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S. 787 (108th): Fair and Independent Federal Judiciary Act of 2003


The text of the bill below is as of Apr 3, 2003 (Introduced). The bill was not enacted into law.


S 787 IS

108th CONGRESS

1st Session

S. 787

To provide for the fair treatment of the Federal judiciary relating to compensation and benefits, and to instill greater public confidence in the Federal courts.

IN THE SENATE OF THE UNITED STATES

April 3, 2003

Mr. LEAHY (for himself and Mr. KERRY) introduced the following bill; which was read twice and referred to the Committee on the Judiciary


A BILL

To provide for the fair treatment of the Federal judiciary relating to compensation and benefits, and to instill greater public confidence in the Federal courts.

    Be it enacted by the Senate and House of Representatives of the United States of America in Congress assembled,

SECTION 1. SHORT TITLE.

    This Act may be cited as the ‘Fair and Independent Federal Judiciary Act of 2003’.

SEC. 2. SALARY ADJUSTMENTS.

    (a) RESTORATION OF STATUTORY COST-OF-LIVING ADJUSTMENTS- The annual salaries for justices and judges are the following:

      (1) Chief Justice of the Supreme Court, $211,300.

      (2) Associate Justices of the Supreme Court, $202,100.

      (3) Judges, Court of Appeals, $174,600.

      (4) Judges, Court of Military Appeals, $174,600.

      (5) Judges, District Court, $164,700.

      (6) Judges, Court of Federal Claims, $164,700.

      (7) Judges, Court of International Trade, $164,700.

      (8) Judges, Tax Court, $164,700.

      (9) Judges, Bankruptcy, $151,524.

    (b) EFFECTIVE DATE- This section shall take effect on the first day of the first applicable pay period beginning on or after the date of enactment of this Act.

SEC. 3. REPEAL OF ANNUAL CONGRESSIONAL AUTHORIZATION FOR COST OF LIVING ADJUSTMENT.

    Section 140 of Public Law 97-92 (28 U.S.C. 461 note) is repealed.

SEC. 4. SURVIVOR BENEFITS UNDER JUDICIAL SYSTEM AND OTHER SYSTEMS.

    (a) CREDITABLE YEARS OF SERVICE- Section 376 of title 28, United States Code, is amended--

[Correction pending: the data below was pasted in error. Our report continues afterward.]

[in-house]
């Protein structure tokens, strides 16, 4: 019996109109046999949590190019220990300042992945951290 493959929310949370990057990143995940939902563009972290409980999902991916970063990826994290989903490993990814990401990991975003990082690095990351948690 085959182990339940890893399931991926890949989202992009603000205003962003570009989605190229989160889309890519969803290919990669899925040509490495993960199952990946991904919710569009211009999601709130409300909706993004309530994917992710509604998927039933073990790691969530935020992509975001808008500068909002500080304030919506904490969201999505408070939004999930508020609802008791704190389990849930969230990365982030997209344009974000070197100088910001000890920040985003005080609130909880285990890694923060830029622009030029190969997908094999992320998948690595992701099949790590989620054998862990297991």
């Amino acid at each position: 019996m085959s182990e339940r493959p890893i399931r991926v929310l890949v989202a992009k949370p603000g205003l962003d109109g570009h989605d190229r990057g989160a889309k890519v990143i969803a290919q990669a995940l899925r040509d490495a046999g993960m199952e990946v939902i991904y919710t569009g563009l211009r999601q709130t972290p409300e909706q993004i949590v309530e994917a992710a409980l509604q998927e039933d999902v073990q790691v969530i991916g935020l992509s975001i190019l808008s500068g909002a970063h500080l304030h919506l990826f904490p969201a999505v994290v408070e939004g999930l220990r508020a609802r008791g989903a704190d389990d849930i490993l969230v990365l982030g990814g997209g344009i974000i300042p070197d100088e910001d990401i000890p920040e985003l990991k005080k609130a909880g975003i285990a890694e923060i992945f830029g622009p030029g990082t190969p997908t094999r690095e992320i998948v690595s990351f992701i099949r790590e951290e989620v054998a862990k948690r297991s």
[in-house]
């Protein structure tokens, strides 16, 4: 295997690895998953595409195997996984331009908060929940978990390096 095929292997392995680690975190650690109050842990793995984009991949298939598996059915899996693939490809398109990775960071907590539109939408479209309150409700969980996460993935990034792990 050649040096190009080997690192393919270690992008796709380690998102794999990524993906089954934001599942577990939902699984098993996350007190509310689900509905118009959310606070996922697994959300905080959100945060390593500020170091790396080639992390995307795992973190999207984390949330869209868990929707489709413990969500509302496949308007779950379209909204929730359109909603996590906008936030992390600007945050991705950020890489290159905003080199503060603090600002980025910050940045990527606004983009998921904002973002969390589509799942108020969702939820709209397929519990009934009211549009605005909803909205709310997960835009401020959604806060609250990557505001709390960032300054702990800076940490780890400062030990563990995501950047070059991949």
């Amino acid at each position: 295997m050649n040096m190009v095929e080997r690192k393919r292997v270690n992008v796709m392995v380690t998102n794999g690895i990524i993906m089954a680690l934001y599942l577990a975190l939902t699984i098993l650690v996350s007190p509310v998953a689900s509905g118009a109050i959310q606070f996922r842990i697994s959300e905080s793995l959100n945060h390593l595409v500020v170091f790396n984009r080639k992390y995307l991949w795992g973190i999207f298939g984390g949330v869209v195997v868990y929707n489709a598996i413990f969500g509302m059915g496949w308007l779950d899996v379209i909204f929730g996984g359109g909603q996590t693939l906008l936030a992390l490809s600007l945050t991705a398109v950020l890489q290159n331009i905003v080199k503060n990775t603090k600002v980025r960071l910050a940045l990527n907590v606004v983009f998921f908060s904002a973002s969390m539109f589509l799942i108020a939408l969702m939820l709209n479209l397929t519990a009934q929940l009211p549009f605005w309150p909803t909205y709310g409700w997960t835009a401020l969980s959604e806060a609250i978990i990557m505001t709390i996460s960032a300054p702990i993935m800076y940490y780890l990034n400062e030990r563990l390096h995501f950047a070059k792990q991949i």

(1) in subsection (k)(3), by striking the colon through ‘this section’; and

      (2) in subsection (r), by striking the colon through ‘other annuity’.

    (b) NOTIFICATION PERIOD FOR SURVIVOR ANNUITY COVERAGE-

      (1) IN GENERAL- Section 376 (a)(1) of title 28, United States Code, is amended in the matter following subparagraph (G) by striking ‘six months’ and inserting ‘1 year’.

      (2) EFFECTIVE DATE- This subsection shall take effect on the date of enactment of this Act and apply only to written notifications received by the Director of the Administrative Office of the United States Courts after the dates described under clause (i) or (ii) in the matter following subparagraph (G) of section 376 (a)(1) of title 28, United States Code.

SEC. 5. CITIZENS’ COMMISSION ON PUBLIC SERVICE AND COMPENSATION.

    (a) APPOINTMENTS-

      (1) IN GENERAL- Not later than 60 days after the date of enactment of this Act, the President shall appoint members to the Citizens’ Commission on Public Service and Compensation under section 225 of the Federal Salary Act of 1967 (2 U.S.C. 351 et seq.).

      (2) MEMBERSHIP- Section 225(b) of the Federal Salary Act of 1967 (2 U.S.C. 352) is amended--

        (A) by striking paragraph (1) and inserting the following:

      ‘(1) The Commission shall be composed of 11 members, who shall be appointed from private life by the President. No more than 6 members of the Commission may be affiliated with the same political party.’;

        (B) by striking paragraph (4); and

        (C) by redesignating paragraphs (5) through (8) as paragraphs (4) through (7), respectively.